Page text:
The Committee is asked to note the reports.
Peter Barber, Grant Thornton presented the Council Audit Plan in detail. This covered the planned approach to the 2018/19 financial statements and value for money audit.
It was noted that in terms of value for money arrangements, Grant Thornton’s risk assessment regarding GCC arrangements to secure value for money had identified two VFM significant risks, these being future financial sustainability and responses to the Ofsted inspection of children’s services.
The External Auditor advised the Committee of the key matters impacting the audit process. During the presentation it was noted that Local Government funding continued to be stretched with increasing cost pressures and demand from residents, the Council were forecasting a £2.22 million overspend.
In response to a question, it was noted that Grant Thornton discharged a substantive approach to audit and undertook a clear understanding of key systems and were assured in their approach. Members were advised that External Audit had regard for anything that was brought to their attention by officers. In response to a question relating to GFRS and given that a Police investigation was underway, it would not be appropriate to comment further at this stage. External Audit would look at impropriety issues, whether that be a one off issue or a wider culture issue.
Members were informed that there was a clear difference between Internal & External Audit’s roles. Officers explained that Internal Audit’s role was to test and ensure systems that were operating effectively.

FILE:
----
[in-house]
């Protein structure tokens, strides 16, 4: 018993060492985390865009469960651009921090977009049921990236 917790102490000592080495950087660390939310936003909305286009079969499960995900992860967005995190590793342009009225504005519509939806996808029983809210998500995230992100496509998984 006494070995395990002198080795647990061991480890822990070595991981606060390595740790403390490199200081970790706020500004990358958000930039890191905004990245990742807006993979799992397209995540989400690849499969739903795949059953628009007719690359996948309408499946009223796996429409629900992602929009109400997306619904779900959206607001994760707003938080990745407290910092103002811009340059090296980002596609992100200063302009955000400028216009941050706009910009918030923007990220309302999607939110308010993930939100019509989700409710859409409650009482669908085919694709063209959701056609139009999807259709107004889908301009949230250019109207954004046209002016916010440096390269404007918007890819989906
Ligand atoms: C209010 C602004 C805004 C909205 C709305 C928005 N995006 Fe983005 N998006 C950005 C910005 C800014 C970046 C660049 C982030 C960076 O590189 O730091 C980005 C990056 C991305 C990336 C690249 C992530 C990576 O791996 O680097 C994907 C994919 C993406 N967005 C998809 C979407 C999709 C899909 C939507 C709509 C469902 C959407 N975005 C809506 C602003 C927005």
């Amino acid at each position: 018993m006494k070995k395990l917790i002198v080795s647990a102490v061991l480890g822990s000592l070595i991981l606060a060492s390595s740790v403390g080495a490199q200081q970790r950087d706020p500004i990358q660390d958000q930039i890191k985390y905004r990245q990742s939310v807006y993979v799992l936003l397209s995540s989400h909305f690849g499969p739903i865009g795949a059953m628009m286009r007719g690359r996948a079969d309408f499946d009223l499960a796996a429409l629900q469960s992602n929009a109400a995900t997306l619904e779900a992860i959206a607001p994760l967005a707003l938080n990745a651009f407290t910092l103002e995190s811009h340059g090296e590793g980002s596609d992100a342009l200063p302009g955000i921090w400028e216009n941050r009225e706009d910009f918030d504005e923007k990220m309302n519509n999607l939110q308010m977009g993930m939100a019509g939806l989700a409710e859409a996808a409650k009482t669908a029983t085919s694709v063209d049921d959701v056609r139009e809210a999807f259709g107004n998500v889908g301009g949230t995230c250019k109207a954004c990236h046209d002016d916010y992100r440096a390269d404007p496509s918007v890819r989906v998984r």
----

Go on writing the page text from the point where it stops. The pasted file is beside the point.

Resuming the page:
During the discussion, members questioned what value could Grant Thornton offer in respect to the Ofsted value for money risk. The Engagement Lead explained that Grant Thornton’s role was to offer an opinion on the accounts and the delivery of value for money. It was explained that Ofsted had recently undertaken a visit and the outcome letter was yet to be published. In terms of lessons, it was explained that external audit would look at what & how things were being done, and whether it was in the right way and manner.
Members felt it was difficult to know the true valuation of property, plant and equipment until the asset had been sold. The Engagement Lead explained that specific audit procedures were undertaken on the valuation of land and buildings. This includes evaluating management’s processes and assumptions for the calculation of the estimate, discussions with management to confirm the basis on which the valuation was carried out and the assumptions made by management for those assets not revalued during the year and how management has satisfied themselves that these are not materially different to current value at year end.
It was noted that the fee charged for the audit was £75,486 which was a decrease of approximately 23% compared to the previous year.
Katie Whybray, Audit Manager presented the Pension Fund Audit Plan report in detail. The Committee noted that the fee charged for the audit was £18,325 which was also a decrease of approximately 23% compared to the previous year.
The Committee welcomed the significant reduction in fees.
That the report be noted.